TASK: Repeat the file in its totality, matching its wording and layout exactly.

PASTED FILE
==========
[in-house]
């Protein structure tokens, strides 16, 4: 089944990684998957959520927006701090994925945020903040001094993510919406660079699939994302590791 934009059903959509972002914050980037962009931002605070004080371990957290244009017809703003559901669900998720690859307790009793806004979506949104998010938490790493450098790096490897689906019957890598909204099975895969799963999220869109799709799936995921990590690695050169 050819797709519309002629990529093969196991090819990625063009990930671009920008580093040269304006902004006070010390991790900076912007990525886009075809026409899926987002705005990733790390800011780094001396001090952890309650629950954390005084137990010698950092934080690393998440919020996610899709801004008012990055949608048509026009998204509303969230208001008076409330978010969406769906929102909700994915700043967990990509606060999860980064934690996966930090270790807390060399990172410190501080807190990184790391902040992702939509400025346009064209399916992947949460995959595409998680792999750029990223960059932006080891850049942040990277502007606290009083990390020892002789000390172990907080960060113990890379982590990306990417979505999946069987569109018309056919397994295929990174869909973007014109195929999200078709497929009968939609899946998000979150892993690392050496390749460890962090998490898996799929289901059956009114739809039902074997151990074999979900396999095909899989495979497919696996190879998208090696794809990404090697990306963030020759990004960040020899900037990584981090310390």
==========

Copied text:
[in-house]
């Protein structure tokens, strides 16, 4: 089944990684998957959520927006701090994925945020903040001094993510919406660079699939994302590791 934009059903959509972002914050980037962009931002605070004080371990957290244009017809703003559901669900998720690859307790009793806004979506949104998010938490790493450098790096490897689906019957890598909204099975895969799963999220869109799709799936995921990590690695050169 050819797709519309002629990529093969196991090819990625063009990930671009920008580093040269304006902004006070010390991790900076912007990525886009075809026409899926987002705005990733790390800011780094001396001090952890309650629950954390005084137990010698950092934080690393998440919020996610899709801004008012990055949608048509026009998204509303969230208001008076409330978010969406769906929102909700994915700043967990990509606060999860980064934690996966930090270790807390060399990172410190501080807190990184790391902040992702939509400025346009064209399916992947949460995959595409998680792999750029990223960059932006080891850049942040990277502007606290009083990390020892002789000390172990907080960060113990890379982590990306990417979505999946069987569109018309056919397994295929990174869909973007014109195929999200078709497929009968939609899946998000979150892993690392050496390749460890962090998490898996799929289901059956009114739809039902074997151990074999979900396999095909899989495979497919696996190879998208090696794809990404090697990306963030020759990004960040020899900037990584981090310390």